Manistee native Paul Craig performing with Boston Ballet

Even though he’s only in his early 20s, Manistee native Paul Craig has been on the road perfecting his craft for many years, working his way up to become a full-time member of the company at the Boston Ballet.

Craig started with classes in tap, jazz and hip-hop at Manistee’s Conservatory of Dance when he was 6 years old.

“A couple years into it my teacher, Deb Knight, wanted me to try a ballet thing, hold one of the girls in place,” Craig said. “I didn’t want to at first, but then I caved in and did it. Later, another teacher of mine, Jefferson Baum from the dance program at Blue Lake (Fine Arts Camp), came and saw it and saw some potential and said I should think about doing this as a profession some day. I started slowly, but surely, and came into being a professional.”

He spent five summers at Blue Lake Fine Arts Camp, and when he was 16 he made the commitment to become a professional dancer by enrolling at the Virginia School of the Arts.

“Jefferson Baum recommended that I go to a professional school, so I looked around the country and sent audition videos to a number of different schools,” Craig said. “I had to pick one that would give me a full scholarship. One thing that’s good if you’re a guy in ballet is that you’ll get full scholarships because they need guys in ballet.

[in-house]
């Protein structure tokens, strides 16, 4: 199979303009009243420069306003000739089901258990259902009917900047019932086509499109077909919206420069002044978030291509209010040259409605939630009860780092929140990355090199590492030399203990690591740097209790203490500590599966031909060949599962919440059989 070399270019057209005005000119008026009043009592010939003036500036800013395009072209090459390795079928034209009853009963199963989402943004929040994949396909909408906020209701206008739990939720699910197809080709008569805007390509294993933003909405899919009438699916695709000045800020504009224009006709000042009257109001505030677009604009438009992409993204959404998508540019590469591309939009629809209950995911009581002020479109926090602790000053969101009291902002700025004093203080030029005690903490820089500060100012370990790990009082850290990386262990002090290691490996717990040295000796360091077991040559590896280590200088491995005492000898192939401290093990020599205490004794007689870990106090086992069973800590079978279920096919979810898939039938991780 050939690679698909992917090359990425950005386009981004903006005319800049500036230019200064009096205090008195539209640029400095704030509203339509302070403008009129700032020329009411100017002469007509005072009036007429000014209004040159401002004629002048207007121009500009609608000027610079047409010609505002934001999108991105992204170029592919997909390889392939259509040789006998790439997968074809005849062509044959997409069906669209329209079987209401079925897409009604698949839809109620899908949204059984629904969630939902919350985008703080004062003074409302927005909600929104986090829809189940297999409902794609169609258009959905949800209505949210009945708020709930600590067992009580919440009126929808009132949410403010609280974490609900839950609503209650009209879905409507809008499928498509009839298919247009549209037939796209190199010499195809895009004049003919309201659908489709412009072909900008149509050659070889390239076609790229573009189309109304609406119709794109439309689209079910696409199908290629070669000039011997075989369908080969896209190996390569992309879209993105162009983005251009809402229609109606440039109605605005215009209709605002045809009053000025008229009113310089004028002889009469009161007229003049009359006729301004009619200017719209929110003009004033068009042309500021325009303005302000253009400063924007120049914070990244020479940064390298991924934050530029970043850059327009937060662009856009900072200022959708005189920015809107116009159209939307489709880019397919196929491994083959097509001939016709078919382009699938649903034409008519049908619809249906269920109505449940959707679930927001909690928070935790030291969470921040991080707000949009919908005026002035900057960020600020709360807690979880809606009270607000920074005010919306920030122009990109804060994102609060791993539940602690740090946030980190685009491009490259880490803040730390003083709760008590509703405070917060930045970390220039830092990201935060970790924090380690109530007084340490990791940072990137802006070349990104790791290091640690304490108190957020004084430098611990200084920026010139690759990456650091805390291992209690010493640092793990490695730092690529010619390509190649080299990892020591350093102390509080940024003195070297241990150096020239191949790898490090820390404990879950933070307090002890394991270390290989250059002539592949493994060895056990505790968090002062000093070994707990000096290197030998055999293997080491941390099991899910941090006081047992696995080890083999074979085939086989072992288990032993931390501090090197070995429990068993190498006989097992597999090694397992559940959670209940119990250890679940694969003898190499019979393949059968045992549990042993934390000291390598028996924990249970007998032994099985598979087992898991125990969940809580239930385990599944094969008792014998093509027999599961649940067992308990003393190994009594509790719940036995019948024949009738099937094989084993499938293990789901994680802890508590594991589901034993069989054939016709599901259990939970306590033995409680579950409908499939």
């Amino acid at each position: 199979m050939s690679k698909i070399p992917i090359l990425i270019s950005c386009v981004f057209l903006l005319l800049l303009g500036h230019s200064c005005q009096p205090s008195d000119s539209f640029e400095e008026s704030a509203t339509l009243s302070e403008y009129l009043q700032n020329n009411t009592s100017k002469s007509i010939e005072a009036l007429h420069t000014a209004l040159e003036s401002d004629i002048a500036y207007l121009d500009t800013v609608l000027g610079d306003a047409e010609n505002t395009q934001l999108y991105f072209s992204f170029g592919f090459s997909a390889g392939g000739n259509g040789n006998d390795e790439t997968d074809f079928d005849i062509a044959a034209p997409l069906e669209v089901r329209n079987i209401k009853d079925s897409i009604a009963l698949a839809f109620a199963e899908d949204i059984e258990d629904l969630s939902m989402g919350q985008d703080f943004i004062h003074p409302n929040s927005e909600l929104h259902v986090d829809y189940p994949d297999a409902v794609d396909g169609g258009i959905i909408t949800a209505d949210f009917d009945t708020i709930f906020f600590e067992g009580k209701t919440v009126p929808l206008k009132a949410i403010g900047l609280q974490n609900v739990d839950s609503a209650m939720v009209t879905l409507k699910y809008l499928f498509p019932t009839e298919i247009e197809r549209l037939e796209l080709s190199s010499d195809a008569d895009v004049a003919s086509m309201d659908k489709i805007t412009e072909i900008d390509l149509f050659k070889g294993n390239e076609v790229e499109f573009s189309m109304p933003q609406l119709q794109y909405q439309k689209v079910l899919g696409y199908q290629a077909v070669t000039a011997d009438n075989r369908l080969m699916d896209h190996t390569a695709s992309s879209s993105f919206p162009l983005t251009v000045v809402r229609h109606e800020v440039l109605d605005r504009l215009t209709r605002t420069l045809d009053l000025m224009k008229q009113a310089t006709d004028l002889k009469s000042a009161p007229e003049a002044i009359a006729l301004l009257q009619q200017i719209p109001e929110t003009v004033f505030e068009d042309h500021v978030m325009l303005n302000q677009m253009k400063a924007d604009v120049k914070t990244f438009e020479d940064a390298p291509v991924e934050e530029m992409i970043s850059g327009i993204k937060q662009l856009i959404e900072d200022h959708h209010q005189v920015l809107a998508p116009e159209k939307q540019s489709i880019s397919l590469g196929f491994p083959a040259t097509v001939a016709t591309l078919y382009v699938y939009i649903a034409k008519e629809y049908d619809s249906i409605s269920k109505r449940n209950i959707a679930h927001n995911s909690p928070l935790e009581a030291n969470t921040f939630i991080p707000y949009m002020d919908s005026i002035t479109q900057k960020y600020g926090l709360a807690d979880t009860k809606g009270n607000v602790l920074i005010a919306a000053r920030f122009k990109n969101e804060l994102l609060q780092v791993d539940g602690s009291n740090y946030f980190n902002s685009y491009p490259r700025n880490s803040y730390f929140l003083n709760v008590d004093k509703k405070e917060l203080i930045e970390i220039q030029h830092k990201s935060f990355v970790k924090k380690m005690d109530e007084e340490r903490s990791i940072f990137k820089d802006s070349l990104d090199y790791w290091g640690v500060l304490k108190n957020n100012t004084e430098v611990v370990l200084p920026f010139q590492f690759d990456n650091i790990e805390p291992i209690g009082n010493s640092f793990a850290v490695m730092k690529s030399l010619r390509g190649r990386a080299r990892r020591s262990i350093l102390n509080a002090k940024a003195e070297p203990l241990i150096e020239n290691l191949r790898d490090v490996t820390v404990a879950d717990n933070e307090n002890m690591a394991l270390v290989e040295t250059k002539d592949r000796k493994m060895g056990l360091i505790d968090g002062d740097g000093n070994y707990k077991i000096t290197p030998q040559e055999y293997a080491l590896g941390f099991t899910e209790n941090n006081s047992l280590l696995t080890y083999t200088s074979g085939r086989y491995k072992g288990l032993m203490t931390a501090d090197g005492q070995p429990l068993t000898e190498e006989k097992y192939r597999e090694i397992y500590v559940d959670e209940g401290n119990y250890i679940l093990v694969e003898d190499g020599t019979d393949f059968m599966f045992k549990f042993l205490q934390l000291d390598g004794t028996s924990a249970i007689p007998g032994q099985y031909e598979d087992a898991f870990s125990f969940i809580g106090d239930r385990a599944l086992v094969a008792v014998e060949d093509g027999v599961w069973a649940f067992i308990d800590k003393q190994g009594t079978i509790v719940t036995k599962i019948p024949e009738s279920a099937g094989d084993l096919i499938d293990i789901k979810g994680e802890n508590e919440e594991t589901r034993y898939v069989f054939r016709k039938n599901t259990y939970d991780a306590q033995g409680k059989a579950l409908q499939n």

“I spent two years there and after graduating went to Boston Ballet as a trainee, which is like an unpaid apprenticeship. The following year I got promoted into their apprentice program. After that year I got promoted into the main company and I’ve been there ever since. Hopefully as time goes on I’ll keep on moving up.”

In his five years with the Boston Ballet, Craig has been in a number of shows, including “Romeo and Juliet,” which will run Nov. 3 through Nov. 13, and after that “The Nutcracker,” Nov. 25-Dec. 31.

Craig was back in Manistee in June spending time with his family — parents Rennae and John Hansen and his three sisters and two brothers. During some summers, he has toured with Boston Ballet.

Paul Craig teaching a ballet class this summer for the Conservatory of Dance.